Not too late to send Valentine to war zone PERSIAN GULF SHOWDOWN


Yes, you still can send valentines to loved ones in the Persian Gulf.

At the Sears in Security Square Mall, families can type in messages that will be electronically delivered to the gulf. There, a computer will print them out, the messages will be put into envelopes and sent to a Military Post Office for distribution.

The high-tech partnership involves not only Sears, but the Prodigy computer service and the IBM Information Network. There is no cost for the service.

The service will be available tomorrow from 10 a.m. to 5 p.m. Those who wish to send letters to Desert Storm personnel are advised to have the name, rank, Social Security number, ship or unit, and APO/FPO number of their Valentine.


When Sgt. Robert Wise of Baltimore was ordered to the Persian Gulf, he had a vision: hundreds of souls, saved by a desert preacher.

And after more than two months in Saudi Arabia, Wise the preacher has come close to fulfilling his dream.

A telephone technician, he has organized prayer meetings, set up his own mobile church and claims he's saved 200 of his fellow soldiers.

"Right now, I'm preaching to a group of people who love God, but have forgot the power of God," said Wise, 28.

Each time his unit moves, Wise's church follows. His first was set up at a motor pool in the port of Dammam, a second arose in a tent north of the port, a third was created in a mess hall and, finally, he has one in a field hospital.

The church is for Americans only.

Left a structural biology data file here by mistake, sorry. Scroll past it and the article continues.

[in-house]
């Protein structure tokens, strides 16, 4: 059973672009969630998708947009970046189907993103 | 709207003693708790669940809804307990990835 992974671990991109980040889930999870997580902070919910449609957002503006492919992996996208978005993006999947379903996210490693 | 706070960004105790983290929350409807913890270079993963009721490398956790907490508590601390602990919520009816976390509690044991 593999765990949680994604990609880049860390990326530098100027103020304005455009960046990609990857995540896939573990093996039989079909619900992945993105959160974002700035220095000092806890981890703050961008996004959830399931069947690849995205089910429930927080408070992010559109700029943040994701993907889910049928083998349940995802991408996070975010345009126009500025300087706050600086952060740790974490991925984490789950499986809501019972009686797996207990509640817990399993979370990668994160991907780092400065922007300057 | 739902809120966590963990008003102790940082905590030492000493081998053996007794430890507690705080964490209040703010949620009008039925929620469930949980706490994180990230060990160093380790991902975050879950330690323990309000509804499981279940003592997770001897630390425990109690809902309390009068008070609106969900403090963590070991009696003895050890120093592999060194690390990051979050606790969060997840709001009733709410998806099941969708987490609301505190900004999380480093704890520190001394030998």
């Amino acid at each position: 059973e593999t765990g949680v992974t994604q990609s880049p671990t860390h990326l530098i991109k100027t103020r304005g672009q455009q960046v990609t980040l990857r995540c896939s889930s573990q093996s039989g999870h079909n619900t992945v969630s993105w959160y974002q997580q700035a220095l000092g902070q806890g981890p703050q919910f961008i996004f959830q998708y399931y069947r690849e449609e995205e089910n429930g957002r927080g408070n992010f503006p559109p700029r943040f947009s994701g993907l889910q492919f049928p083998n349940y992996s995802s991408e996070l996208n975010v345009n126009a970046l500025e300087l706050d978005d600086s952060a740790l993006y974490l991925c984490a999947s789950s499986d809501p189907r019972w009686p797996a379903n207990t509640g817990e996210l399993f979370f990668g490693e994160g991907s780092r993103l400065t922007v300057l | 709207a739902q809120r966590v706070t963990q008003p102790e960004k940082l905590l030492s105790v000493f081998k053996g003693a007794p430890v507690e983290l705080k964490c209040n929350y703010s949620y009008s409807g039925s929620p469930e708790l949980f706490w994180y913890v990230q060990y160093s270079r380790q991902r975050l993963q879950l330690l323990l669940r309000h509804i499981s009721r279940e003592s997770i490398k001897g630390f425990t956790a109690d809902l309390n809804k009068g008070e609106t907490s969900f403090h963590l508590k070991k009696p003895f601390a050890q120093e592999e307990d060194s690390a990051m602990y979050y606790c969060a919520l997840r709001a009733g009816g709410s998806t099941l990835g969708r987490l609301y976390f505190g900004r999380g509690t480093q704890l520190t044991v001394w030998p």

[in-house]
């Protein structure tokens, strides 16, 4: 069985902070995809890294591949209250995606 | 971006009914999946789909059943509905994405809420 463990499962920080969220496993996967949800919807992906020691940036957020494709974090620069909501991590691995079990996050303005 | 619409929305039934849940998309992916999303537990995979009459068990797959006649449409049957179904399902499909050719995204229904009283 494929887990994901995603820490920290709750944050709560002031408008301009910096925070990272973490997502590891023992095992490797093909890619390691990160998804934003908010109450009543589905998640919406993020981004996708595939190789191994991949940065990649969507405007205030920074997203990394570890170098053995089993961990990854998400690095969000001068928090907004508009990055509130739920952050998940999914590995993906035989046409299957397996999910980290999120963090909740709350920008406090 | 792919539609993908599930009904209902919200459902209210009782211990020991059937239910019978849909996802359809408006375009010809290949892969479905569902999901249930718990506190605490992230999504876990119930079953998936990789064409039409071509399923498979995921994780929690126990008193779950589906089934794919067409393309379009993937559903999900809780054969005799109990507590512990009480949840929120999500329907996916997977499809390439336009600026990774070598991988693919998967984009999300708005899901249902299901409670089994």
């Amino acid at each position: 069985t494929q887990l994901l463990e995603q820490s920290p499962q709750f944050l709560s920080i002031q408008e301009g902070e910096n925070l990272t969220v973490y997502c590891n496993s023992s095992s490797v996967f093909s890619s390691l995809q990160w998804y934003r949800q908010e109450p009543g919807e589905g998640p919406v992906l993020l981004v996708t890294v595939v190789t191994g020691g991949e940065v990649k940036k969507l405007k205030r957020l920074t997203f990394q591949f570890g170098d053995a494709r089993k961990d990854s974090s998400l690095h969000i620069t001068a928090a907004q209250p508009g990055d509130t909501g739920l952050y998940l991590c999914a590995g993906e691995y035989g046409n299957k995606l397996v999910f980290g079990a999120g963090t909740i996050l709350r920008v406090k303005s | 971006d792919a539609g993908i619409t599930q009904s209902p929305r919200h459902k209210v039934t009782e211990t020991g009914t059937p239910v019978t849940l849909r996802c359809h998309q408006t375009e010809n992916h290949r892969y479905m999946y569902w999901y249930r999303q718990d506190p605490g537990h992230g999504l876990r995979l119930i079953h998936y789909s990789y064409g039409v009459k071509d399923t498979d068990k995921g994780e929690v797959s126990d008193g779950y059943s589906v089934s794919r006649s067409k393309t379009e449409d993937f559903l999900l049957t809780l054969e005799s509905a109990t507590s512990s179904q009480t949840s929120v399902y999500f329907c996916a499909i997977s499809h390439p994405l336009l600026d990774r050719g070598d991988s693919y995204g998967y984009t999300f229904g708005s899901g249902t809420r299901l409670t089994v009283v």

Rules against religious services in conservative Muslim Saudi Arabia have eased somewhat to allow unobtrusive prayer meetings. But Wise isn't about to have a try at proselytizing the Saudis.

"God gives you wisdom. And wisdom tells you not to do that," he says.


A Baltimore District Court judge has dropped charges of failure to obey a police officer against six protesters participating in an anti-war demonstration five days before the start of the gulf war.

Charges were dropped against the protesters -- all members of Baltimore Emergency Release Network -- yesterday at the District Court on Wabash Avenue. About 100 people participated in the Jan. 11 protest, but police arrested only the six adults and three juveniles who blocked traffic at Northern Parkway and York Road.

"We were crossing the street west to east, with the green light," explained Richard Ochs, one of the protesters. "We wanted to show our signs to the traffic and wanted to be part of a nationwide activity at the time. Activists everywhere were trying to make a strong impression on Congress, as they were considering whether to vote for war."

The rally was sponsored by the Baltimore Student Coalition Against U.S. Intervention in the Middle East. The juveniles were released to their parents at the time, and charges against them were dropped immediately.


If ground combat begins on a large scale, the American Red Cross reports it will be ready to help the military meet its blood needs.

"In times of emergency in this country and also abroad the response of American blood donors has always been tremendous," said Elizabeth Hall, spokeswoman for the Red Cross national office in Washington. "We are fairly confident we will have plenty of people who will want to donate blood."

For now, however, the military is able to meet its blood needs with minimal help from the Red Cross.

Before the war began, the Red Cross was sending 1,000 units of blood a week to McGuire Air Force Base near Trenton, N.J., for shipment to the gulf. A unit is almost a pint.

In the first three days after war broke out Jan. 16, the military asked for 1,000 units a day, then scaled back its request to 300 units a week "because they were not experiencing the casualties they expected," Hall said yesterday. The 300 units come from a revolving list of regional blood centers.

Laura Lippman, Bob Hilson, John Fairhall and the Associated Press contributed to this report.

If you know of an interesting story of how the war is affecting people on the homefront, please call 332-6478.

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